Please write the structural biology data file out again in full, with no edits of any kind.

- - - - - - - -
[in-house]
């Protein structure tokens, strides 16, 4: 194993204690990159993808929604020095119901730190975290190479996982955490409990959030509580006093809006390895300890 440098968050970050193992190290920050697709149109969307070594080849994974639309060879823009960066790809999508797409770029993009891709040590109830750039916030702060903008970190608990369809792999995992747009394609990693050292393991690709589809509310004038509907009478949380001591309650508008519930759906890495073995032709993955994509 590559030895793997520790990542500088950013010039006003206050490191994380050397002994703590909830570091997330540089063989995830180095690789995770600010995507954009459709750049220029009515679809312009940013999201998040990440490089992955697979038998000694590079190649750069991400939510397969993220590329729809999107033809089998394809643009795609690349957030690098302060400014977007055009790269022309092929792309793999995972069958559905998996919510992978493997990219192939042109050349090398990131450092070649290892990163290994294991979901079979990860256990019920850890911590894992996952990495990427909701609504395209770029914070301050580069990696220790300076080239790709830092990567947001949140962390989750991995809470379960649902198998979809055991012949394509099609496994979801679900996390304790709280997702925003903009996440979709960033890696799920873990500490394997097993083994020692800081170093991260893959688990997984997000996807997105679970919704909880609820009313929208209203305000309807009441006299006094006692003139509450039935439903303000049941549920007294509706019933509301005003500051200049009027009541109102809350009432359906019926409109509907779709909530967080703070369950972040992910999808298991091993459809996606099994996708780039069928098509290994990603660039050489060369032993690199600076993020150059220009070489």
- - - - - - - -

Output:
[in-house]
């Protein structure tokens, strides 16, 4: 194993204690990159993808929604020095119901730190975290190479996982955490409990959030509580006093809006390895300890 440098968050970050193992190290920050697709149109969307070594080849994974639309060879823009960066790809999508797409770029993009891709040590109830750039916030702060903008970190608990369809792999995992747009394609990693050292393991690709589809509310004038509907009478949380001591309650508008519930759906890495073995032709993955994509 590559030895793997520790990542500088950013010039006003206050490191994380050397002994703590909830570091997330540089063989995830180095690789995770600010995507954009459709750049220029009515679809312009940013999201998040990440490089992955697979038998000694590079190649750069991400939510397969993220590329729809999107033809089998394809643009795609690349957030690098302060400014977007055009790269022309092929792309793999995972069958559905998996919510992978493997990219192939042109050349090398990131450092070649290892990163290994294991979901079979990860256990019920850890911590894992996952990495990427909701609504395209770029914070301050580069990696220790300076080239790709830092990567947001949140962390989750991995809470379960649902198998979809055991012949394509099609496994979801679900996390304790709280997702925003903009996440979709960033890696799920873990500490394997097993083994020692800081170093991260893959688990997984997000996807997105679970919704909880609820009313929208209203305000309807009441006299006094006692003139509450039935439903303000049941549920007294509706019933509301005003500051200049009027009541109102809350009432359906019926409109509907779709909530967080703070369950972040992910999808298991091993459809996606099994996708780039069928098509290994990603660039050489060369032993690199600076993020150059220009070489």